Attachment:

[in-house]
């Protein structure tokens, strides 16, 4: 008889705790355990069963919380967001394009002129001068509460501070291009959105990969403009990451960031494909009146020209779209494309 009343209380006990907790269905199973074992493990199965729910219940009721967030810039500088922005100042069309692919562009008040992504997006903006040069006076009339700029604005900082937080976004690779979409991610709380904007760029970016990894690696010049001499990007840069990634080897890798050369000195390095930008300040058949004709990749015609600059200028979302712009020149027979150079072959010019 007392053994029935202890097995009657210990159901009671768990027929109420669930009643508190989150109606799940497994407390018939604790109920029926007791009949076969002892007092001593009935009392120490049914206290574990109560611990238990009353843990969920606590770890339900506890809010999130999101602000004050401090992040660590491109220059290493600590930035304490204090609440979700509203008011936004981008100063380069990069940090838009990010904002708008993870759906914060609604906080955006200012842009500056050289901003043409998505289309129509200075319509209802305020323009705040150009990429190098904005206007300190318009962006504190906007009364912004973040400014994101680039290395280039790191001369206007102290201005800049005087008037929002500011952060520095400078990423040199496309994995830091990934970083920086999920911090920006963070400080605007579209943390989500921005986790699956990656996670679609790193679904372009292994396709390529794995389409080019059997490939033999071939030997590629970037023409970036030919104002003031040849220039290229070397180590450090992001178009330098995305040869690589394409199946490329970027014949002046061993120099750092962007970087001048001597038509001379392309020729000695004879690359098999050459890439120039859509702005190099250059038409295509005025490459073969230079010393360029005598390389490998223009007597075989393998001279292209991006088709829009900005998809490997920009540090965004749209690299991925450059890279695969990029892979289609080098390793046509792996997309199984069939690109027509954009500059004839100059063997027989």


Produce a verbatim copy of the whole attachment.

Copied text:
[in-house]
């Protein structure tokens, strides 16, 4: 008889705790355990069963919380967001394009002129001068509460501070291009959105990969403009990451960031494909009146020209779209494309 009343209380006990907790269905199973074992493990199965729910219940009721967030810039500088922005100042069309692919562009008040992504997006903006040069006076009339700029604005900082937080976004690779979409991610709380904007760029970016990894690696010049001499990007840069990634080897890798050369000195390095930008300040058949004709990749015609600059200028979302712009020149027979150079072959010019 007392053994029935202890097995009657210990159901009671768990027929109420669930009643508190989150109606799940497994407390018939604790109920029926007791009949076969002892007092001593009935009392120490049914206290574990109560611990238990009353843990969920606590770890339900506890809010999130999101602000004050401090992040660590491109220059290493600590930035304490204090609440979700509203008011936004981008100063380069990069940090838009990010904002708008993870759906914060609604906080955006200012842009500056050289901003043409998505289309129509200075319509209802305020323009705040150009990429190098904005206007300190318009962006504190906007009364912004973040400014994101680039290395280039790191001369206007102290201005800049005087008037929002500011952060520095400078990423040199496309994995830091990934970083920086999920911090920006963070400080605007579209943390989500921005986790699956990656996670679609790193679904372009292994396709390529794995389409080019059997490939033999071939030997590629970037023409970036030919104002003031040849220039290229070397180590450090992001178009330098995305040869690589394409199946490329970027014949002046061993120099750092962007970087001048001597038509001379392309020729000695004879690359098999050459890439120039859509702005190099250059038409295509005025490459073969230079010393360029005598390389490998223009007597075989393998001279292209991006088709829009900005998809490997920009540090965004749209690299991925450059890279695969990029892979289609080098390793046509792996997309199984069939690109027509954009500059004839100059063997027989």